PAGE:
Gold and silver had a poor week, with no relief from drifting prices after the end of the second quarter.
The gold price opened on Monday morning in the Far East at $1,187 and fell to a low point at $1,158 yesterday. Silver mirrored gold's move falling from $16.05 to $15.50. Both metals rallied yesterday afternoon with gold down slightly but silver up 14 cents. In early European trading this morning there were further small gains.
The news this week was dominated by Greece, which should have led to European demand for gold, and it was indeed reported that Greeks were buyers of British sovereigns and that European bullion demand picked up somewhat from low levels. Precious metals were otherwise side-lined and left to drift in markets dominated by central bank intervention in foreign exchanges, with the Swiss National Bank triggering a very strong rally in the euro on Monday, driving the rate from an overnight low below 1.1000 to the US dollar to 1.1270.
This rally in the euro was counterintuitive given the Eurozone crisis. Central banks must have been on red alert over last weekend when it became clear that Greece was going to default on an IMF loan repayment and that her banks were going to remain closed for the whole week ahead of this Sunday's referendum. The result is that the euro showed every sign of being closely managed.
The excitement in the Eurozone has obscured the collapse in China's stock markets, with the Shanghai index crashing 30% in little more than a fortnight. And yesterday, the US's Labour Force Participation Rate fell to its lowest since 1977, indicating the US is dipping back towards recession. While China is facing a contracting credit bubble, the US economy is simply stalling; both developments implying global monetary policies are likely to gain a new inflationary impetus.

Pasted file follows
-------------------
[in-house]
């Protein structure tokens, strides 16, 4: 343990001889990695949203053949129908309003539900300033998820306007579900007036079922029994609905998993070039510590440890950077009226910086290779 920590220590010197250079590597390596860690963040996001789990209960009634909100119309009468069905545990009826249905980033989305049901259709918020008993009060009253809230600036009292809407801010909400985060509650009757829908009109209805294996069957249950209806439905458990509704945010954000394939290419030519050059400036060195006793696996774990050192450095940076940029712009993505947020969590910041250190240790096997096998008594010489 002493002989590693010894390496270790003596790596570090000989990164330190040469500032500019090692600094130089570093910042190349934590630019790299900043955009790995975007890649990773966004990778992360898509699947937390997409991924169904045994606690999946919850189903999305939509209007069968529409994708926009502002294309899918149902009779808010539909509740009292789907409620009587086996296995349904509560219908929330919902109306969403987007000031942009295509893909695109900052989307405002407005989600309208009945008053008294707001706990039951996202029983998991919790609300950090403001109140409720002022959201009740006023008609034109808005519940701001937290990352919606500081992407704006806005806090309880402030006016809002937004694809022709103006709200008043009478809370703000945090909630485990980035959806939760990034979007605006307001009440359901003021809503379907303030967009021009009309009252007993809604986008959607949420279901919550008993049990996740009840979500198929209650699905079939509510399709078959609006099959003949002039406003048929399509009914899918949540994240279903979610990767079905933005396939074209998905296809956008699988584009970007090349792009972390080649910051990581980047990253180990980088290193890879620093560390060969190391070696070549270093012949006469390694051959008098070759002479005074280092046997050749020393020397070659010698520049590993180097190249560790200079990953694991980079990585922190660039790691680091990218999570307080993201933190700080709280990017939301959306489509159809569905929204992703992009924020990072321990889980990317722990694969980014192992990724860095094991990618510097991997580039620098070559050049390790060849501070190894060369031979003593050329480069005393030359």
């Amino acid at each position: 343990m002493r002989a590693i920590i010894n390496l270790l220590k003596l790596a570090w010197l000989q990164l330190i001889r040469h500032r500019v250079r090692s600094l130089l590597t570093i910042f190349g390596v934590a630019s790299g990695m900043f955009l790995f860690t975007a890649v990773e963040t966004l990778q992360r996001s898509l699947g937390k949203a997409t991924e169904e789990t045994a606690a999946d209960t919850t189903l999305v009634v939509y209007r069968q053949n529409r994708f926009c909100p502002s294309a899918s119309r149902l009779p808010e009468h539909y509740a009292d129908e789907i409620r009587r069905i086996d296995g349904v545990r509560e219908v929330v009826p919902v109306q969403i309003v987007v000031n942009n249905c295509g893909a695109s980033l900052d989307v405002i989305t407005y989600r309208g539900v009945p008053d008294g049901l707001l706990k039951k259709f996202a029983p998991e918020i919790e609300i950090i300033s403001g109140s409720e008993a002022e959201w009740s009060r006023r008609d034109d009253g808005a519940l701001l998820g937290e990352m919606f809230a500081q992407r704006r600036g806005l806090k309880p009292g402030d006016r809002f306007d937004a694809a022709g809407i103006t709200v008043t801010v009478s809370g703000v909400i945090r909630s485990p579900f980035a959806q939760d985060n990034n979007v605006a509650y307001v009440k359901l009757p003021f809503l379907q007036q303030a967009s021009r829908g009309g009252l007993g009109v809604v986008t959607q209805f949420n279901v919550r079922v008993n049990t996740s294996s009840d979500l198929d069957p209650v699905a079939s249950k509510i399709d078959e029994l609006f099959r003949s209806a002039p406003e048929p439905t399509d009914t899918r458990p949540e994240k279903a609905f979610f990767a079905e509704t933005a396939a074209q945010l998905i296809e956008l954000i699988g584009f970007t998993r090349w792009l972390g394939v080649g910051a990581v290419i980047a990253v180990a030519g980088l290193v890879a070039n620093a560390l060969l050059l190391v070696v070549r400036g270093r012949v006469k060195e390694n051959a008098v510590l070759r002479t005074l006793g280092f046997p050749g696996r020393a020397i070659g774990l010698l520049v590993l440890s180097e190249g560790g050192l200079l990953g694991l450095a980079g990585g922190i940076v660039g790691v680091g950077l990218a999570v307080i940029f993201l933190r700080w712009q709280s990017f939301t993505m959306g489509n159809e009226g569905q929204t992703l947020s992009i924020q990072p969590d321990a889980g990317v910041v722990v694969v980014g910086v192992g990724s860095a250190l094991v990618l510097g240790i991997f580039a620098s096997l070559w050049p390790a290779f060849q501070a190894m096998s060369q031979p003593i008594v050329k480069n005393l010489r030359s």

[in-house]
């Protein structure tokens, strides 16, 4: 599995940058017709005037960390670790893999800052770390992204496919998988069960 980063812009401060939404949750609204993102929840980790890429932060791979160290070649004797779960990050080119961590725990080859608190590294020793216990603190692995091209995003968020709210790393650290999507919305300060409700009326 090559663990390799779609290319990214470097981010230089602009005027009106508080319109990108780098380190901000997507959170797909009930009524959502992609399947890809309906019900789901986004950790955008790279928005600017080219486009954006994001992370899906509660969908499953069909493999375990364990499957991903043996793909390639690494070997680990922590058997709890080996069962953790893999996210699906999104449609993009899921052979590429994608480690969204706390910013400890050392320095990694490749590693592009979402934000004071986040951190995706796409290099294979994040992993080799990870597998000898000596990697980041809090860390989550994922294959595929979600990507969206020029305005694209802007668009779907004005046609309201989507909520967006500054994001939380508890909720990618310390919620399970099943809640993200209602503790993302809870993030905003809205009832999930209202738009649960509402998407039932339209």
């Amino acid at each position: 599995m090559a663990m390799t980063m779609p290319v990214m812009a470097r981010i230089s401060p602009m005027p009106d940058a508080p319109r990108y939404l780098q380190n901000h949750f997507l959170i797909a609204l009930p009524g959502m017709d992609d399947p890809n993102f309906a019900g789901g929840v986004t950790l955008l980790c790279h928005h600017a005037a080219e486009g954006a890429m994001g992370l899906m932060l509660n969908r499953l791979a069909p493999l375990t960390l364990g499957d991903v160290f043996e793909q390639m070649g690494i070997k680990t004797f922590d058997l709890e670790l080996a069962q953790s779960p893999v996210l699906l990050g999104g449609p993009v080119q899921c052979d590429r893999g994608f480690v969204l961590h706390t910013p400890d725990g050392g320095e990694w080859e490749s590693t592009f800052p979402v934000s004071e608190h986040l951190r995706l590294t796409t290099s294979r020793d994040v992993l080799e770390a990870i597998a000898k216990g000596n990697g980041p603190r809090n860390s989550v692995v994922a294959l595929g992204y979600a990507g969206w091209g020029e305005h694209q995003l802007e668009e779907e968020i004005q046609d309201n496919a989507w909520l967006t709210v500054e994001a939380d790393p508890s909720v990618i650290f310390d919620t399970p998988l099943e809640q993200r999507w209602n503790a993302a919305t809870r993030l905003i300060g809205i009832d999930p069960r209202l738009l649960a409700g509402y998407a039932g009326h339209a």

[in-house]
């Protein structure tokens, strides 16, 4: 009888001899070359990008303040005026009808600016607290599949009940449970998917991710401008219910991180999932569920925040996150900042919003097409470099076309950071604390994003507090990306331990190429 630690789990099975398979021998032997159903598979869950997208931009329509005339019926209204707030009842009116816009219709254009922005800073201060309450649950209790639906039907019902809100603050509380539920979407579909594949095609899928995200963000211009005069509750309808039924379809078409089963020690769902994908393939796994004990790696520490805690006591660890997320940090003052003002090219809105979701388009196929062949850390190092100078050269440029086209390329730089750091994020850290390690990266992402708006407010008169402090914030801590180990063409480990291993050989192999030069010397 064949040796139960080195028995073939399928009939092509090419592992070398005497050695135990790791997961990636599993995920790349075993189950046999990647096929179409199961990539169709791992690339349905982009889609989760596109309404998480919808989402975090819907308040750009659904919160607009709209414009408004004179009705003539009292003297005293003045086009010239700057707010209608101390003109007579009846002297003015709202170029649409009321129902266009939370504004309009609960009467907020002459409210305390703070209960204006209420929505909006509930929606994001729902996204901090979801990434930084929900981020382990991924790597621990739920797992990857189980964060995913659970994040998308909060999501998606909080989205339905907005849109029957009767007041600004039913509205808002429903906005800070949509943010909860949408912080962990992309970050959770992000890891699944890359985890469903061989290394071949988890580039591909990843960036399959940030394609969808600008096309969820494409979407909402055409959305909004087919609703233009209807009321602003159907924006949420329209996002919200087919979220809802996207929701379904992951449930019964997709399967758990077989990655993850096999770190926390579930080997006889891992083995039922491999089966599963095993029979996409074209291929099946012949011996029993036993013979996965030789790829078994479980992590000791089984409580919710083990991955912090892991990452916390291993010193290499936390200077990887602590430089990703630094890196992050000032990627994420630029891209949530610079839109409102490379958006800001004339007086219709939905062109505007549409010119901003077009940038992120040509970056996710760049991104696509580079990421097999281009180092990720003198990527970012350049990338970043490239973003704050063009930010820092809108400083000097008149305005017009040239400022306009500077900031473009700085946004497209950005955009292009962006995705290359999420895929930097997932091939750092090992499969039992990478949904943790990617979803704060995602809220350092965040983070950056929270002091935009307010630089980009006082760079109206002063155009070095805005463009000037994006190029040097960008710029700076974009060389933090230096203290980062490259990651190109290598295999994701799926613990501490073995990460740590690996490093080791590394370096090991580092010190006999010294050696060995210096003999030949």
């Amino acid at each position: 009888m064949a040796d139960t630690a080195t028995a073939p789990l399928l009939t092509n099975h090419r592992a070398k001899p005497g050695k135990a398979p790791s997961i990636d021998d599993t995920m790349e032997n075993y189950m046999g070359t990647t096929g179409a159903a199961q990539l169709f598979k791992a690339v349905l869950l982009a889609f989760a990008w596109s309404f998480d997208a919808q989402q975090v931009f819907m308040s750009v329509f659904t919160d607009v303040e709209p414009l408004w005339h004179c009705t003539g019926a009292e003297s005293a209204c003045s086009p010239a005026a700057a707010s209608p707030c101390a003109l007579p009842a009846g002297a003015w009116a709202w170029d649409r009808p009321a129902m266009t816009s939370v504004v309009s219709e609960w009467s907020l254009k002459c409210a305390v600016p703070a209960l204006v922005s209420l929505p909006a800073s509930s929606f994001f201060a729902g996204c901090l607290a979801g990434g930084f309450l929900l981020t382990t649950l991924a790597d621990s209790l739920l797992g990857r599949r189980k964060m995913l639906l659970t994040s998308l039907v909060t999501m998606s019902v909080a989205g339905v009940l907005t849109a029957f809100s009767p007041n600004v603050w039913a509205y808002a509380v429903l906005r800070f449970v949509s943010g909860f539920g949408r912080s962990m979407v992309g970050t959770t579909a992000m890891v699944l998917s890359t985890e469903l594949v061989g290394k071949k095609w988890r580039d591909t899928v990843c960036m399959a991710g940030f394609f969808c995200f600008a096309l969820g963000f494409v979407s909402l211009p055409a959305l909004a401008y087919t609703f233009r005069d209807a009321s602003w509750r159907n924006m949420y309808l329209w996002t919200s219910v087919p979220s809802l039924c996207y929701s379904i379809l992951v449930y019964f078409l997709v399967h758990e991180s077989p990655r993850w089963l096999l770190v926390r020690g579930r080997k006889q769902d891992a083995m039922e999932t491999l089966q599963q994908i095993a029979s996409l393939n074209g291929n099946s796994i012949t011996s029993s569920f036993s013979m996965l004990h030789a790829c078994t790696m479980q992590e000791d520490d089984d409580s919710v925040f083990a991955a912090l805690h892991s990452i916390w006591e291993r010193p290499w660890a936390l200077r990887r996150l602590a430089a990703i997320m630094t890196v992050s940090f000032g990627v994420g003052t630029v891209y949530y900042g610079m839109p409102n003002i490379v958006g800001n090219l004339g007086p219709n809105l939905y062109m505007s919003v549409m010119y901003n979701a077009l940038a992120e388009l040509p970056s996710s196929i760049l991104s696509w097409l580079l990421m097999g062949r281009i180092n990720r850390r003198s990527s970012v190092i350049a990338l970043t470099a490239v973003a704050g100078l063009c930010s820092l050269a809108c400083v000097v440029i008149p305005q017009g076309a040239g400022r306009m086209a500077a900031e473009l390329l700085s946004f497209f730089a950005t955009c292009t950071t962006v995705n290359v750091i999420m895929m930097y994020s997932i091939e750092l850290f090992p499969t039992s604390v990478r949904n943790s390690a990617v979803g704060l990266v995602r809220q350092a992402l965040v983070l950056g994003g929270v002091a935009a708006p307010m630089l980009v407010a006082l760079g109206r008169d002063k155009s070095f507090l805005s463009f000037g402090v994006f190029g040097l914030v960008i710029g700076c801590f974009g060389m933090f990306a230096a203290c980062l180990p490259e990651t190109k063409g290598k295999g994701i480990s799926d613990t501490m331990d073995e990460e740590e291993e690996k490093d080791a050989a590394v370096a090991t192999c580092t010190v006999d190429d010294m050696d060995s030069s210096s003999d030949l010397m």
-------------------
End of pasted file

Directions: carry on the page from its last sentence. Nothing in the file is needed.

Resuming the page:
While this implies higher prices for precious metals in the medium term, the bears point to gold's disappointing performance during the Greek crisis. Furthermore oil prices have continued their decline which is also regarded as a negative factor.
The underlying vested interest is the high level of short positions on Comex, which showed no sign of being unwound in the first few trading days of the new financial quarter. This is shown in the chart below, which demonstrates increasing open Interest in Comex gold futures, despite a falling price over the last fortnight.
In the last Disaggregated Traders Report the Managed Money category had record short positions, and this bearish momentum has held for the moment. While the prospects for today suggest a modest rally on bear-closing on Comex's Globex platform ahead of the weekend, US markets are closed for the Independence Day public holiday.
In other news, China is stepping up her involvement with gold, having announced the Shanghai Gold Exchange will introduce a gold fix priced in yuan by the year end, and this coincides with the Bank of China's application to become a direct participant in the London bullion market. Combined these moves can be regarded as a tentative move towards a floating gold-renminbi conversion rate. This being the case, it will be an important step towards the remonetisation of gold.
Japan: Leading Indicator.
UK: Halifax House Price Index.
Eurozone: Sentix Indicator.
US: ISM Non-Manufacturing Index.
UK: Industrial Production, Manufacturing Production, NIESR GDP Est., BRC Shop Price Index.
US: Trade Balance, Consumer Credit.
Japan: Bank Lending Data, Current Account.
Japan: Key Machinery Orders, M2 Money Supply, Economy Watchers Survey.
UK: BoE Rate Decision.
US: Initial Claims.
Japan: Consumer Confidence.
UK: Construction Output, Trade Balance.
US: Wholesale Inventories.
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